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The laboratories are available for researchers from Aarhus University or external researches from other institutions (who have a written collaboration agreement approved by Aarhus University). Additionally, project work is carried out for private companies or public institutions. In addition to standard analyses, also special analyses and experiments are carried out according to agreement with head of the Geoscience laboratories Charlotte Rasmussen, as well as tasks related to sampling or field work.

The facilities are used for teaching of students at Bachelor, Master and PhD level within geology and geophysics. Supervisors are expected to finance laboratory work as much as possible. Analysis are often carried out by lab users themselves, after thorough and mandatory instructions (and supervision) by an experienced laboratory technologist.

Laboratory facilities

At Department of Geoscience we have a great variety of instruments and laboratory facilities. Below you will find an overview of smaller and larger instruments that are available at the department.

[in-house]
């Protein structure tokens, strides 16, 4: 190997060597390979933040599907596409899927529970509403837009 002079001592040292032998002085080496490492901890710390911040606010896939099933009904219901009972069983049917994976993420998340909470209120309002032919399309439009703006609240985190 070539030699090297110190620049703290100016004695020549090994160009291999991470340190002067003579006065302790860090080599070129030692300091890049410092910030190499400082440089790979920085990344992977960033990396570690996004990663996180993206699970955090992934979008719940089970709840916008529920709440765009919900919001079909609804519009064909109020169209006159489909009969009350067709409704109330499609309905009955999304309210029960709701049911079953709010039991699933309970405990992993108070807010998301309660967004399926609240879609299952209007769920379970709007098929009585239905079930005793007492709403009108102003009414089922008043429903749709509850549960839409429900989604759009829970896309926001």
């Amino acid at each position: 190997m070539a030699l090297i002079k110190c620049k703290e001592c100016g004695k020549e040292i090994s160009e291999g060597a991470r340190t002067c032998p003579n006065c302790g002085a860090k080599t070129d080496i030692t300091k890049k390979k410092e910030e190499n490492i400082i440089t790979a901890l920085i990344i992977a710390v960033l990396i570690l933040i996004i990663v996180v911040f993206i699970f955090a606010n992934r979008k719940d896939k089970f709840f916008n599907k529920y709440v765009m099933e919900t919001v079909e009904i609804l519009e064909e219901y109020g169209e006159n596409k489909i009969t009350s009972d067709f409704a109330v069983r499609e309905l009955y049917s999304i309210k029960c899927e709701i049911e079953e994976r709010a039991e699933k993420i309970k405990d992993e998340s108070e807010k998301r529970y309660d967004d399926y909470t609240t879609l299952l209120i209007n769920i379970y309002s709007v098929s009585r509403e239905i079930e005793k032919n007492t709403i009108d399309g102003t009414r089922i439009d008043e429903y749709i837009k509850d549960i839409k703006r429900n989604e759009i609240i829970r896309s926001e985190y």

Larger equipment and facilities (pdf)

Smaller instruments and apparatus (pdf)

Besides the special equipment mentioned above the department also has a wide range of basis laboratory equipment (such as balances, ovens and various furnaces).

Basic laboratory equipment (pdf)

Use of 2-5 degrees cold storage facilities (pdf)

If you just need a quick overview, you will find a simple print friendly version here.


Beside the laboratory equipment the department also disposes of a diverse collection of chemicals. Always make sure that you know the risk and use of personal protection equipment before working with the specific chemical.

Find a list of all the chemicals here.

As an employee you also have the opportunity to receive access to Kiros, which is the system we use via AU to register and manage our chemicals.

For researchers

As a researcher at the Department of Geoscience, you are of course more than welcome to take advantage of the great opportunities the laboratory provides.

Safety introduction

To ensure a safe, healthy and satisfying working environment for all laboratory users, all students, employees, guest etc. must go through a safety introduction before they start working in the laboratory.

Master students